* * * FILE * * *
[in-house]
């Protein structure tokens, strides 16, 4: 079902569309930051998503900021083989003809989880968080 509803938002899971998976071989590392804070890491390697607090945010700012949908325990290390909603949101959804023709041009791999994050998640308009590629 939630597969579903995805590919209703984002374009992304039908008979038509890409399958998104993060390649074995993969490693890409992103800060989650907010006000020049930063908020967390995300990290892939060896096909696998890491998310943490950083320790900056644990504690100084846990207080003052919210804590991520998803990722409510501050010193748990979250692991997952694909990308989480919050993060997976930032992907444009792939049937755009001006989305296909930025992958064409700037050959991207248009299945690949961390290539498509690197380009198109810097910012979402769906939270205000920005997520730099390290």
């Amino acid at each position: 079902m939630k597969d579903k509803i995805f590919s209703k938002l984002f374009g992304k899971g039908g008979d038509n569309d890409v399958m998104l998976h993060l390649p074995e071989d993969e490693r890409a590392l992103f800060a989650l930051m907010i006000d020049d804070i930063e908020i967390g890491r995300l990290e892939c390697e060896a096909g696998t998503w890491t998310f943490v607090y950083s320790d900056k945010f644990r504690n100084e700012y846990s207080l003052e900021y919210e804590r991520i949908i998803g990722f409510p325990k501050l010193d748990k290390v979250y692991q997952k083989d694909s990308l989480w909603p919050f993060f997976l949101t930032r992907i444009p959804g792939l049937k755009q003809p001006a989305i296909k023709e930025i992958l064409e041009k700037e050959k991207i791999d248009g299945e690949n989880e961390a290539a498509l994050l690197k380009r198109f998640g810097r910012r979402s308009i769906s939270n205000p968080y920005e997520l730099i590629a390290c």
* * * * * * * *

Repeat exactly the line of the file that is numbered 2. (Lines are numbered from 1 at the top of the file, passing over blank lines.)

């Protein structure tokens, strides 16, 4: 079902569309930051998503900021083989003809989880968080 509803938002899971998976071989590392804070890491390697607090945010700012949908325990290390909603949101959804023709041009791999994050998640308009590629 939630597969579903995805590919209703984002374009992304039908008979038509890409399958998104993060390649074995993969490693890409992103800060989650907010006000020049930063908020967390995300990290892939060896096909696998890491998310943490950083320790900056644990504690100084846990207080003052919210804590991520998803990722409510501050010193748990979250692991997952694909990308989480919050993060997976930032992907444009792939049937755009001006989305296909930025992958064409700037050959991207248009299945690949961390290539498509690197380009198109810097910012979402769906939270205000920005997520730099390290």